Shrug off

Dimme

Senior Member
Greek
Hi there. Please, can you tell me what "shrug it off" means"? Example:"He insulted you and you just shrug him off". Thank you.
 
  • winebar

    Banned
    England, English
    Shrug, derives from shrugging your shoulders (lifting your shouldlers up).

    Shrug it off- means to be passive about a subject, i.e. not care about it.
    If you were to shrug off a person, it would mean that you didn't bother with them (you didn't care about them).
     

    Dimme

    Senior Member
    Greek
    Thank you so much. You know, I always believe that to learn a language you have to go there, where this language is spoken!
     

    xebonyx

    Senior Member
    TR/AR/EN
    I must admit though, I've never heard of someone "shrugging off" a living thing. If such usage exists, the more common one is (undoubtedly) when you refer to an emotion upon hearing about something (ie. commentary).
     

    ewie

    Senior Member
    English English
    I agree, Xebonyx, it does sound a bit unusual ~ still perfectly understandable, though.

    He insulted you and you just shrugged it off [it = the insult, or the fact that he insulted you]

    would sound more idiomatic to me.
     

    Teafrog

    Senior Member
    UK English (& rusty French…)
    Mmh, I think you can shrug off 'living things', such as to shake off or brush off a human or an animal: I shrugged of that clinging cat :p (OK, make that an insect, then :D).
    Or, you can dismiss as unimportant someone, something or an idea, to name but a few; check this out.
    Of course, as Winebar said, your can be passive and unaffected by someone/something.
     

    xebonyx

    Senior Member
    TR/AR/EN
    Mmh, I think you can shrug off 'living things', such as to shake off or brush off a human or an animal: I shrugged of that clinging cat :p (OK, make that an insect, then :D).
    I still disagree completely with this assertion. As I said before, this only applies to things abstract, ie. an idea, an instance, and the like.

    Or, you can dismiss as unimportant someone, something or an idea, to name but a few; check this out.
    Of course, as Winebar said, your can be passive and unaffected by someone/something.
    Even the link you provided further proves my point. There's no indication that it can be used towards living things. "It" will only refer to a concept--like the fear of a bug, not a bug itself.
     

    AngelEyes

    Senior Member
    English - United States
    If someone comes up to you and places their hand on your shoulder, wanting you to come with them maybe, and you aren't interested or simply don't want to go, you can literally shrug them away with a shift of your shoulder.

    I would describe that as:

    He shrugged him off, saying, "I'm not interested. Go away."

    So I can see where in some instances you can take it literally.

    AngelEyes
     

    Loob

    Senior Member
    English UK
    I suspect that "shrug someone off" would have to be literal (move so as to remove part of a person's anatomy from your shoulder).

    Whereas "shrug something off" could be literal (move so as to remove something from your shoulder) or metaphorical (minimise the importance of).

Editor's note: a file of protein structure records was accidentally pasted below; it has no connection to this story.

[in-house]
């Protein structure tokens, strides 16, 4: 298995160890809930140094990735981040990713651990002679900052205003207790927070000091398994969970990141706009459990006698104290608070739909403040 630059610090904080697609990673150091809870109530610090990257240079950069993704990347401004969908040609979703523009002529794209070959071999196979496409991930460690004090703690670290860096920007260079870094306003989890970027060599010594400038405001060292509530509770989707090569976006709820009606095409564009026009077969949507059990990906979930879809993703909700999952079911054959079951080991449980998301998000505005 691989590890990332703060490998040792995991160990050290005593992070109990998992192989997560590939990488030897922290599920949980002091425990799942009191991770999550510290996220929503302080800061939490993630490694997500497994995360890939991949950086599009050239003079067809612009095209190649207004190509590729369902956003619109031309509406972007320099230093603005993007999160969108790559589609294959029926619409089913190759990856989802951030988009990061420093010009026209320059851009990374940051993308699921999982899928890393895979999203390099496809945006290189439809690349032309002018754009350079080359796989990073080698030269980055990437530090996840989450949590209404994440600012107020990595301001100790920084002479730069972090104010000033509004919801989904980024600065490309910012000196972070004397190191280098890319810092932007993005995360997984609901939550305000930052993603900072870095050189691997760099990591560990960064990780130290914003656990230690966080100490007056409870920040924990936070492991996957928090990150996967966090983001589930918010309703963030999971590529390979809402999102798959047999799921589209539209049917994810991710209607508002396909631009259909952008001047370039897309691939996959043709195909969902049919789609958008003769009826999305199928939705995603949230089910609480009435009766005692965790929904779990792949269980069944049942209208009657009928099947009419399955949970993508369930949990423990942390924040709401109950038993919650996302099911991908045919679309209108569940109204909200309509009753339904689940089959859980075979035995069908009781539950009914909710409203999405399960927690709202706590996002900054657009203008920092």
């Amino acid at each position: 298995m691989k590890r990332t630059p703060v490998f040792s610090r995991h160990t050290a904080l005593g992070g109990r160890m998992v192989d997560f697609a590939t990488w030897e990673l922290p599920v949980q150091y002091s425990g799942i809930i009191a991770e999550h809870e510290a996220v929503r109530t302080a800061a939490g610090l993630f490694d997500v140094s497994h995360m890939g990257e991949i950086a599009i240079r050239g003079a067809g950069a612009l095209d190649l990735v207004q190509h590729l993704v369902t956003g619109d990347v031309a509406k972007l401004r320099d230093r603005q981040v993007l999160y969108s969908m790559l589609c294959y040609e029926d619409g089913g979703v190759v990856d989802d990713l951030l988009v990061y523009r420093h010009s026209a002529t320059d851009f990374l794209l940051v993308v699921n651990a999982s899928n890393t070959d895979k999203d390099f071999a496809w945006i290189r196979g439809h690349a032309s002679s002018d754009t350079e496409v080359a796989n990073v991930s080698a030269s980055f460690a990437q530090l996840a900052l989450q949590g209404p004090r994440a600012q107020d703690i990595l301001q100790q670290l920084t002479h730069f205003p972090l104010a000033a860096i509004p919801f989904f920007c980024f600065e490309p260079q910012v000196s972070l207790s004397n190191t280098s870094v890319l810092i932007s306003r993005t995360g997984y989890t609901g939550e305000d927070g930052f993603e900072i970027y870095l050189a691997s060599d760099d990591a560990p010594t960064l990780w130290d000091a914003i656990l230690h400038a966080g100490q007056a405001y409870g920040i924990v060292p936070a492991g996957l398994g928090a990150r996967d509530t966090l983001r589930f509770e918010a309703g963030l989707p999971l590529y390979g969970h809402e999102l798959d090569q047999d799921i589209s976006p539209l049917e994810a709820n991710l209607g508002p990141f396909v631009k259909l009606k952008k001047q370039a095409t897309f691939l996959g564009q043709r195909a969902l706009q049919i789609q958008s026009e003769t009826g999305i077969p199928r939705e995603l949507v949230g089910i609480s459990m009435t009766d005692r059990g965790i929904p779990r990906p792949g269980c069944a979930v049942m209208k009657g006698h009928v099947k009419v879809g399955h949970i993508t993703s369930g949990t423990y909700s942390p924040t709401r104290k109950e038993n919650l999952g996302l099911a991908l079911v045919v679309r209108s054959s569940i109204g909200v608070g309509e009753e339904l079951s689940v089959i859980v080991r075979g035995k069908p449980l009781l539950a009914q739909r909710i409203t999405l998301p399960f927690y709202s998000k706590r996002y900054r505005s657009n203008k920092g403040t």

"It" is definitely better than "him" in Dimme's (metaphorical) sentence:)
     

    Teafrog

    Senior Member
    UK English (& rusty French…)
    I suspect that "shrug someone off" would have to be literal (move so as to remove part of a person's anatomy from your shoulder).

    Whereas "shrug something off" could be literal (move so as to remove something from your shoulder) or metaphorical (minimise the importance of).

    "It" is definitely better than "him" in Dimme's (metaphorical) sentence:)
    I agree, "it" would be better in the original phrase, since it refers to an insult (i.e. a "concept--like" notion).
    In my previous post I merely wanted to explain the various possible uses of shrug. When used with a living 'thing', it could be seen, indeed, as synonymous to "brush off".
     

    Cagey

    post mod (English Only / Latin)
    English - US
    I agree, "it" would be better in the original phrase, since it refers to an insult (i.e. a "concept--like" notion).
    In my previous post I merely wanted to explain the various possible uses of shrug. When used with a living 'thing', it could be seen, indeed, as synonymous to "brush off".
    On Google are plenty of examples that show it is indeed used this way, including this sad instance:

    As they entered the lobby a dark-haired woman bounded over to one of [the seven pilots], handed him a piece of paper and wished him a happy New Year. The woman was his wife; the paper was a summons charging him with desertion. He shrugged her off, explained that he had divorced her and remarried. SOURCE
     

    brucezhou

    Member
    Chinese
    This is a sentence from Economist.

    In much of the world there is little sign of crisis. German and Brazilian papers have shrugged off the recession. Even American newspapers, which inhabit the most troubled corner of the global industry, have not only survived but often returned to profit.

    What does shrug off mean in this context? Does it mean to treat sth as if it is not important or to get rid of? Thank you
     
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